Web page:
Cathay Pacific Says Sorry About the Data Breach, Denies that they’re Covering it up

Cathay Pacific, one of the most prominent airlines in Asia, reportedly had a data breach that affected over millions of customers’ information. The data breach, according to some, was a cover up but the airlines made a truthful deny about the situation.

Read: Tech and IT Expert Tells Netizens to Have a Facebook Password Reset After the Security Breach

Cathay Pacific CEO Rupert Hogg and Chairman John Slosar said that this was one of the “most serious” in the business’s history. They also made the assurance that they’d act differently in the event that this happens in the future.

Both Slosar and Hogg were called to the city’s legislative council to prepare explanations to lawmakers on why it had taken five (5) months for them to tell that it was truly hacked. The data of over 9.4 million customers have been compromised. This includes credit card details and passport numbers.

Last March, the airlines suspected unnatural and suspicious activity. By then, they were able to confirm accesses that were unauthorized which led to the vision of personal data earlier in May. However, they did not make it public until the 24th of October.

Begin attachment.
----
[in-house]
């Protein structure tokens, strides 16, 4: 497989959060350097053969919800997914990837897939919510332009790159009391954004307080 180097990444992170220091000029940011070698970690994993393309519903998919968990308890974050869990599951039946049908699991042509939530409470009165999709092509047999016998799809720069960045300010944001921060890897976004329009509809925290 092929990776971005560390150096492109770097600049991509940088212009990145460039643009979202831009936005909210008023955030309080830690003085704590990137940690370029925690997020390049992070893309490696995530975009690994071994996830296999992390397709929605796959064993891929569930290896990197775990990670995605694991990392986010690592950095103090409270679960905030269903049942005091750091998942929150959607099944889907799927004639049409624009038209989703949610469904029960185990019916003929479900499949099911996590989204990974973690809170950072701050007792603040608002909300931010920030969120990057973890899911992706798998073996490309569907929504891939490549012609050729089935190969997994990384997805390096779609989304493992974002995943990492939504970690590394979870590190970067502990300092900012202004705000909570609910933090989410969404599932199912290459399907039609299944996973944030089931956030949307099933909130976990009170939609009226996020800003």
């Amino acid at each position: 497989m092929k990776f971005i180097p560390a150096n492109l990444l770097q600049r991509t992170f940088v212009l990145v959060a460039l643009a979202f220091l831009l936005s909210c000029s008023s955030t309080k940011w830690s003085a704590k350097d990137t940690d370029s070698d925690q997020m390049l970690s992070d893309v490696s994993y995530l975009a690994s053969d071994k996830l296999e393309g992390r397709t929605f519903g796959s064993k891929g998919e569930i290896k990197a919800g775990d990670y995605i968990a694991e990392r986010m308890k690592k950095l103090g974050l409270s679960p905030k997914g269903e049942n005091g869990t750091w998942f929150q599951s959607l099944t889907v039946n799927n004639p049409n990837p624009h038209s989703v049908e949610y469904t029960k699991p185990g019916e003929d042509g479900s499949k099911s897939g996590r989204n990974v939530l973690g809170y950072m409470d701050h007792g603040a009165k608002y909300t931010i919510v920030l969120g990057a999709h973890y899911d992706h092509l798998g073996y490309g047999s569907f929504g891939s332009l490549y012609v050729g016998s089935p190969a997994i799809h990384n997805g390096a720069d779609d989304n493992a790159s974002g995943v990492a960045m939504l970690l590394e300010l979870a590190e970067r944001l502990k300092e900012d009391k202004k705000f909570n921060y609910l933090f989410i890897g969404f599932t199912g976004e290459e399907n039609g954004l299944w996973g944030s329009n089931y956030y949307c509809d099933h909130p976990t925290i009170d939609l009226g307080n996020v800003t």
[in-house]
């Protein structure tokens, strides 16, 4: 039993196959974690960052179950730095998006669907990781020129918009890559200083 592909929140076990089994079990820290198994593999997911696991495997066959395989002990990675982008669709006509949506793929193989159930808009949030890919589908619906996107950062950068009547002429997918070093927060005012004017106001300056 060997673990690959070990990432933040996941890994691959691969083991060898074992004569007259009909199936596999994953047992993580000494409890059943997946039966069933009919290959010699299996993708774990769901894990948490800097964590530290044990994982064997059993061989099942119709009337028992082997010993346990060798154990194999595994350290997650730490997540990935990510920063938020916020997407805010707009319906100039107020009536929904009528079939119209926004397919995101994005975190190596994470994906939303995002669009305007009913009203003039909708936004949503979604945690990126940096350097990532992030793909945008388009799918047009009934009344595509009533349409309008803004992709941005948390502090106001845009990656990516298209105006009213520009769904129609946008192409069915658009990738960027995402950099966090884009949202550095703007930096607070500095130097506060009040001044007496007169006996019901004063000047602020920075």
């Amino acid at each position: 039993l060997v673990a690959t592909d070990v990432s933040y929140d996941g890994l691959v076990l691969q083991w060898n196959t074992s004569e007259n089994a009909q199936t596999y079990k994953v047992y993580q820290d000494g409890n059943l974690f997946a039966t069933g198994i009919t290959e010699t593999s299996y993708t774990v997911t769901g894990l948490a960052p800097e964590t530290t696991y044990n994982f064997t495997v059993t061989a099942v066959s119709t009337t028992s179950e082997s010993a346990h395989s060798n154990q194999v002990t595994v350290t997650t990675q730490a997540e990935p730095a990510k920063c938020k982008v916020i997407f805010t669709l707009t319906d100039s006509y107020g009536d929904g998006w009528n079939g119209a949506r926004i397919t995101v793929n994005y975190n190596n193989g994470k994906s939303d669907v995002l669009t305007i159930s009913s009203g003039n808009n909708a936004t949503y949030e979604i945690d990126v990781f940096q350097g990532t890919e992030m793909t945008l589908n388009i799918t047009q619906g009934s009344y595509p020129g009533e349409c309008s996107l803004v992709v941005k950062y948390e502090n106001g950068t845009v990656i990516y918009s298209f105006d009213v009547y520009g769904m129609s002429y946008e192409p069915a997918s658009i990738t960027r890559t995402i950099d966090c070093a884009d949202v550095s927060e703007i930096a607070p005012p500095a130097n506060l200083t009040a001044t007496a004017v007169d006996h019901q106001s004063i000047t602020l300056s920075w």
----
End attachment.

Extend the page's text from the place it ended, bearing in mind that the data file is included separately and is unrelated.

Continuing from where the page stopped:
John Slosar, the company’s Chairman said that it was never a cover up.

“I’d like to make it absolutely clear that there was never any attempt to cover anything up. I see it is one of the most serious crises that our airline has ever faced.”

More previous than this apology, Slosar told LegCo that he apologizes directly to everyone involved and to the people in Hong Kong. Just this week was when they realized that they have been a victim of a cyber-attack; it was actually for three (3) months.

Rupert Hogg said that the reason why they did not make it public immediately is that they needed ample time to establish the root and the nature of the inflitrations. So that when they release it to the public, they would be prepared. However, he also said that they regret the length of time it took for them to determine the cause.

“We’ve learnt a lot of lessons from trying to do what we believe was right, which was to get accurate information about our customers, make sure that we knew what information pertained to them. We would do it a different way tomorrow indeed.”

To conclude this, Cathay pacific said that they already made contact with the people affected by the breach. However, they did not disclose financial compensation and the possible costs it may take.

The airline promised that they’ll do a different approach next time and said that they’re considering reporting it to the public immediately in future same scenarios.

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